Those are the details. But there’s so much more… those ephemeral, fleeting emotions that pop up and cause me to sob uncontrollably. The fact is that this injury has devastated me. Honestly, I cannot think of a better word for it than ‘devastated.’ I’ve tried. In a single moment, my hopes for this summer were dashed. No climbing, no backpacking in the Enchantments, no Italy, no solo road trips. The act of leaving my house requires so much effort and planning, that for the first 4 days that we were home, I barely left the house. I’m on crutches, but can only go about 10 feet before getting so exhausted that I need to sit down. Sean rented a wheelchair for me, which has helped a lot, especially as I start to get back to work more and more.

I find myself mired in my feelings of disappointment often. I miss my independence and having control over my life. I miss driving, especially my Land Cruiser. I can’t go anywhere alone. I even miss the mundane things, like grocery shopping and walking the dogs. I had no idea showering could be such a taxing, stressful chore. Everyday things that used to be so simply are so complicated right now and, more often than not, the stress of completing those tasks leaves me in tears.

personal essay: when things don't go according to plan. wild cactus flower growing in Joshua Tree. More on jojotastic.com

And then there’s the effects of this injury and my need for constant help on my relationship. Sean has been the most dedicated, amazing partner through all of this, but I can’t help but worry that I’m too much of a burden. I can’t carry a glass of water through my house; instead I have to ask for help. As frequently as he reassures me that this is not the case, I can’t help but feel that I’m a terrible partner (not just for climbing, but for life). I’ve really struggled with this feeling a lot. I strongly believe that for a relationship to work, each person needs to maintain solo interests and a certain level of independence. But now… I require supervision and help and so. damn. much. all. the. freaking. time.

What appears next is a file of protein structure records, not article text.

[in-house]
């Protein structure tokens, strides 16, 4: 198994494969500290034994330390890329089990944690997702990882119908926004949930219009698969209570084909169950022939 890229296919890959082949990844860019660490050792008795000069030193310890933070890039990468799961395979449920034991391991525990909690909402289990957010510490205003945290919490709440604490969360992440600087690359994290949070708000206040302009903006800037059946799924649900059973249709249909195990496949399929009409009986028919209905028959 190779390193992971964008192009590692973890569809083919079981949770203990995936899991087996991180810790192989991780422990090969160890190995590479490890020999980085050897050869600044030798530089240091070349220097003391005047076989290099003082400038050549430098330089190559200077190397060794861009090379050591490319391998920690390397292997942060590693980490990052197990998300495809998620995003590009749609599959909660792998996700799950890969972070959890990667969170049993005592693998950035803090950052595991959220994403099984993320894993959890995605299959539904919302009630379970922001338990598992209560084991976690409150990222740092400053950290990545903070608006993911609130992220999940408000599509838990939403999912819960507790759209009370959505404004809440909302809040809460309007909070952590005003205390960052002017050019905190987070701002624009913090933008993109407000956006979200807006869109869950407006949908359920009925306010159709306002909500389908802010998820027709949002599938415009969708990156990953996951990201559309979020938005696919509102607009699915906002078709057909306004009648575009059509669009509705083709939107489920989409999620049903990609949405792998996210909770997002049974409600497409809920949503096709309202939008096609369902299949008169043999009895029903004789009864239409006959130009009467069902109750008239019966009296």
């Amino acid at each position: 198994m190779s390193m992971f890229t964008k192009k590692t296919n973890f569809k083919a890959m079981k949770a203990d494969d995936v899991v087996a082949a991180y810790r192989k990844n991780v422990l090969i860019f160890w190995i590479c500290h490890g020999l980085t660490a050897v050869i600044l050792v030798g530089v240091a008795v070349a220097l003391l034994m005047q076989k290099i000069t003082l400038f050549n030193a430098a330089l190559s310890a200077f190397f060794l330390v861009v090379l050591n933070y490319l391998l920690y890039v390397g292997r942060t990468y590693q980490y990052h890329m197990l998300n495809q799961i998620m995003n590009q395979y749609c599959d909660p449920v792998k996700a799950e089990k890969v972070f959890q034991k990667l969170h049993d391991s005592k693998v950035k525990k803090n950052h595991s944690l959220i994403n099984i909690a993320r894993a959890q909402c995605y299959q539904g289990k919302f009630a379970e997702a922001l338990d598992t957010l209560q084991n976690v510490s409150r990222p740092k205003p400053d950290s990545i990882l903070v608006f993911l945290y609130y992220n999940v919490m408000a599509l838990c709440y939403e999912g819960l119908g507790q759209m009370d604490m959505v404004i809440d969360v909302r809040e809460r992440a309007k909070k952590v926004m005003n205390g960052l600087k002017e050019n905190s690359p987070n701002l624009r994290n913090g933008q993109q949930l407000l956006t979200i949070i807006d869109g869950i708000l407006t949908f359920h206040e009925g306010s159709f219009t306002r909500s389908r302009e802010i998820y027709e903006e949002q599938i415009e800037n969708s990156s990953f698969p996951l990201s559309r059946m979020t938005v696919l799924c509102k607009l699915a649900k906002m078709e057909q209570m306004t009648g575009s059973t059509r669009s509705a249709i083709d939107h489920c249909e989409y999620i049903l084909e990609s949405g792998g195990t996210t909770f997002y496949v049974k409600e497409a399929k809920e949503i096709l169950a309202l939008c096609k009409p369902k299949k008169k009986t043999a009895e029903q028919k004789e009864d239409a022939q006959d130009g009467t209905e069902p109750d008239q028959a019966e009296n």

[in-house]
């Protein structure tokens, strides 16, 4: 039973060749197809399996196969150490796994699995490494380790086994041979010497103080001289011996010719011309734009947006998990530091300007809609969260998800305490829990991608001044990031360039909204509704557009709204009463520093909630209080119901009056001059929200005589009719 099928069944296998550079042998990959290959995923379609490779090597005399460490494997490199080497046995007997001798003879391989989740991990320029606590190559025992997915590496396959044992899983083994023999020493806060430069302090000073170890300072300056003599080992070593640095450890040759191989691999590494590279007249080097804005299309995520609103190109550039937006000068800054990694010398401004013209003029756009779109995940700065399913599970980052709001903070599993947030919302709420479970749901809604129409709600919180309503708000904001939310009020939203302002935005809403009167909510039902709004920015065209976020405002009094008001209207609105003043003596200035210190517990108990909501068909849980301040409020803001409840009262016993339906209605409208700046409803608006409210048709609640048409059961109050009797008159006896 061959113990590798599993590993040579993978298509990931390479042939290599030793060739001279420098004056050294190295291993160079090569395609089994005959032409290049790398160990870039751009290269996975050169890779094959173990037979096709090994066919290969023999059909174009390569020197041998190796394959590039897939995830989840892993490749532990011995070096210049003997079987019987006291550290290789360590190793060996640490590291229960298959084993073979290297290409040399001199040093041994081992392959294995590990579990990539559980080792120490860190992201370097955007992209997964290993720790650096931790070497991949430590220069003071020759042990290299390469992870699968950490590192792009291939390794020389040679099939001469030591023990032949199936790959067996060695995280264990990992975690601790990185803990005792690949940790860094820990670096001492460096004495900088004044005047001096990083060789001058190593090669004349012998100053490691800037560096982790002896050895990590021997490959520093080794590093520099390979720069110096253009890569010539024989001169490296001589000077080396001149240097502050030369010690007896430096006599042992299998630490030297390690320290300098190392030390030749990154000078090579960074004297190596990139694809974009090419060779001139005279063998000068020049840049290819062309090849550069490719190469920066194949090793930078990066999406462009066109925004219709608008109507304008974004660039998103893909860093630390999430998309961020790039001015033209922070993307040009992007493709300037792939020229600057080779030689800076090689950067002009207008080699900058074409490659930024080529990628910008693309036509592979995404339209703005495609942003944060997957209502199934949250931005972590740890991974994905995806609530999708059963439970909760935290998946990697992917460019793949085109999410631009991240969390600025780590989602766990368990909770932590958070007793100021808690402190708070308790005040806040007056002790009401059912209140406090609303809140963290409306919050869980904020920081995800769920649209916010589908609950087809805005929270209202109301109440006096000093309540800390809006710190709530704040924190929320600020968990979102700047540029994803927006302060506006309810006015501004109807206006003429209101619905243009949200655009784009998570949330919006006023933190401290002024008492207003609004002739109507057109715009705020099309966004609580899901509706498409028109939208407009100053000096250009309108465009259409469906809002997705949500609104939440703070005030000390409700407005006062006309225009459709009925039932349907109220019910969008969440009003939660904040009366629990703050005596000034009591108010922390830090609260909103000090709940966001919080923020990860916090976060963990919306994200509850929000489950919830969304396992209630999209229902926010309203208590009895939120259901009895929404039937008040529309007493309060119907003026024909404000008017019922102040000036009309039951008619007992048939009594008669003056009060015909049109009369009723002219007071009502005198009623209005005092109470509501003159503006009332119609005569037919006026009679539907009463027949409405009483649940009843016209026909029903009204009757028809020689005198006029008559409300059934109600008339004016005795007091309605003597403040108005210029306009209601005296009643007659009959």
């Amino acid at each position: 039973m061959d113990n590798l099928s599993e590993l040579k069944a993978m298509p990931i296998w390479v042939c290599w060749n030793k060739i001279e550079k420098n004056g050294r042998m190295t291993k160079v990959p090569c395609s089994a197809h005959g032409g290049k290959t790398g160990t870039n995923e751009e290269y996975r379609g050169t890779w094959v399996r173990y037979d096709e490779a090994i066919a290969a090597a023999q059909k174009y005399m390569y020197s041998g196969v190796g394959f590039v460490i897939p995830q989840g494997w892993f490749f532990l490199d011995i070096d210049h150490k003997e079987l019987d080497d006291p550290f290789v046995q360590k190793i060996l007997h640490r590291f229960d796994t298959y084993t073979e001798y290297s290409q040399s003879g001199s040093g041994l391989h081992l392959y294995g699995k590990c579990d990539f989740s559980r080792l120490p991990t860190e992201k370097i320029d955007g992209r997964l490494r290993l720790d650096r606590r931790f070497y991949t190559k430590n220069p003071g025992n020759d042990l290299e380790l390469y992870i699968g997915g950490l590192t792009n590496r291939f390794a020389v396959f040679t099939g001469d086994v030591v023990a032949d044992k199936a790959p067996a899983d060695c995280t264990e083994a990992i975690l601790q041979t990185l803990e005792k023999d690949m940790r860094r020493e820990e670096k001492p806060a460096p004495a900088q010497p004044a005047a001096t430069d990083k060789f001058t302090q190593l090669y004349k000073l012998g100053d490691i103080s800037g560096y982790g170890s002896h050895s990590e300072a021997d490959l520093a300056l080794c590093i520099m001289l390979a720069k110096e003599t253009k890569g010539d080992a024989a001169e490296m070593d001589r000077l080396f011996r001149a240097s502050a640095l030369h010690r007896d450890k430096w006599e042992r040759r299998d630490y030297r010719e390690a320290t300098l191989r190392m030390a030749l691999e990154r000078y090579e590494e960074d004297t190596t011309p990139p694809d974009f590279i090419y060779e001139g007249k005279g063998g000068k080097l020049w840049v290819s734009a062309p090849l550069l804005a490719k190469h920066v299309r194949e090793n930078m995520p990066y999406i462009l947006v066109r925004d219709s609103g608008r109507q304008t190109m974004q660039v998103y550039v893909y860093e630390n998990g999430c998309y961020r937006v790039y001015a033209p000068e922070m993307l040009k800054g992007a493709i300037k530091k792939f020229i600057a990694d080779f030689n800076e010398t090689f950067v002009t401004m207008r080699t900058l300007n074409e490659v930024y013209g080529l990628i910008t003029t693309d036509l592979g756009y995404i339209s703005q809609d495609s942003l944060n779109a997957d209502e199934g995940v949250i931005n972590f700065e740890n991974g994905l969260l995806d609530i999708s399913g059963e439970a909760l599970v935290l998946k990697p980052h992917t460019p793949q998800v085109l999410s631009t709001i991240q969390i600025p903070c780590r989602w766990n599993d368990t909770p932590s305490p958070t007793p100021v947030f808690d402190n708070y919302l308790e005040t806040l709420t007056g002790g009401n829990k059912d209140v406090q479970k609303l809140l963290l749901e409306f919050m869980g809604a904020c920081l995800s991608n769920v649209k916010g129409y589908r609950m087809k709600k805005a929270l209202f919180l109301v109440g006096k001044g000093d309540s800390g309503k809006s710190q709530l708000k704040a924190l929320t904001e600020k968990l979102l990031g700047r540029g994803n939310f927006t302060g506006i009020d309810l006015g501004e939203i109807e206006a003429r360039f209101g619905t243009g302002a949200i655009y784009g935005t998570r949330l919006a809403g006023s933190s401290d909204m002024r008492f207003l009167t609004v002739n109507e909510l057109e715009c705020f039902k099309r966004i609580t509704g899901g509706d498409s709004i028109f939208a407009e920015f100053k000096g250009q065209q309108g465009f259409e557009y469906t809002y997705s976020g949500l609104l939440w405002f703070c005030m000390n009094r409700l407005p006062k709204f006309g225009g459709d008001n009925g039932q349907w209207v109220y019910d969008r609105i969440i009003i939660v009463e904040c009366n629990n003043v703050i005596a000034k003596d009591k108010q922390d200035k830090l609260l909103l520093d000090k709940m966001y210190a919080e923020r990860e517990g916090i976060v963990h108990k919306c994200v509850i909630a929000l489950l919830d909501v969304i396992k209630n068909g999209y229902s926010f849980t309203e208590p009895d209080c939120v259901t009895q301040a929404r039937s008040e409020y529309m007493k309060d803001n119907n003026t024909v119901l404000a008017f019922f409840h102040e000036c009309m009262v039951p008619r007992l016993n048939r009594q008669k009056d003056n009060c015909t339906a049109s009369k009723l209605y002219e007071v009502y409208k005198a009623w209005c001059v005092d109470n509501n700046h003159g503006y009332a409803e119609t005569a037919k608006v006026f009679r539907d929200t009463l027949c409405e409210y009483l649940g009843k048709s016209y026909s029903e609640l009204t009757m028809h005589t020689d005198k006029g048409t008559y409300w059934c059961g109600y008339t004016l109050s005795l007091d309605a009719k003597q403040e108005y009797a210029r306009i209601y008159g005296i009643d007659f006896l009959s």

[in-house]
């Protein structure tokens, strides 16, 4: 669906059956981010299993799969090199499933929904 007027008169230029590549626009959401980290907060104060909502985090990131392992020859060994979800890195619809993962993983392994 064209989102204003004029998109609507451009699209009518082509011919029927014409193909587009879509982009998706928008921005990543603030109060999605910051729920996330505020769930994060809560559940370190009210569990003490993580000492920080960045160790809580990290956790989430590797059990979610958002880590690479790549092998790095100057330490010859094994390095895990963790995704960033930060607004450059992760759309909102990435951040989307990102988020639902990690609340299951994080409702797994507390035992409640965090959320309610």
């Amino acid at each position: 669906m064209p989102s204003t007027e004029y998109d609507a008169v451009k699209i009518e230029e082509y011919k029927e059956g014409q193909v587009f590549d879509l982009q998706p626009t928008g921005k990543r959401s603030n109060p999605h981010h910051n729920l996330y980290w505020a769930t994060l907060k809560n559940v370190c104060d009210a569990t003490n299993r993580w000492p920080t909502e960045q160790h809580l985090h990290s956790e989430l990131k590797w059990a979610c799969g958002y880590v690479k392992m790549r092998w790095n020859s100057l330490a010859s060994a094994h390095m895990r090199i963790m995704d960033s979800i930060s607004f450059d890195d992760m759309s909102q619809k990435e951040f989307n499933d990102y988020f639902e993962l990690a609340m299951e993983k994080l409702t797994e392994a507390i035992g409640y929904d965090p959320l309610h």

I hate asking for help — and that is why I’m in this mess in the first place. There is one thought that loops in my head constantly: why didn’t I fucking ask for help? I’ve been chatting with an old friend from high school who had the exact same injury a few years ago. She said that the injury and it’s extended healing process really taught her a lot and I have a feeling the same is true for me. Right now my biggest takeaway is that I have to ask for help. That’s what got me in this mess and now it’s all I can do.

I still have so much more time to deal with this. In about 4 weeks, I have a follow up appointment where we can begin the process of learning to walk again. After that, it will be all PT all the time. In terms of climbing, I’m totally done for the season and the very soonest I can even think about it is October. When the ortho laid out that timeline last Thursday during my follow up, I (once again) dissolved into tears.

Now that I’m a few days out and spending more time outside in the sun, I can feel a shift toward feeling more… emotionally stable. By far, this is the hardest thing I have ever gone through. It’s been almost 2 whole days since I got so upset that I cried, which I view as a minor victory. I’m definitely on the path to healing, both emotionally and physically. I hate to be cliché about it, but I guess it is a one day at a time process. Ugh.

And then there are my truly overwhelming feelings of gratitude to everyone who has helped me. I don’t have the appropriate words to thank the other climbs, Seth and Phil, JOSAR and the nursing team at Hi-Desert Medical Center. Both Sean and my mom have been so crucial in helping me get back to my day-to-day life as much as I can. My friends have stopped by, sent flowers, made sure I had healthy food to promote bone growth… it’s all so overwhelming and I’m just so grateful.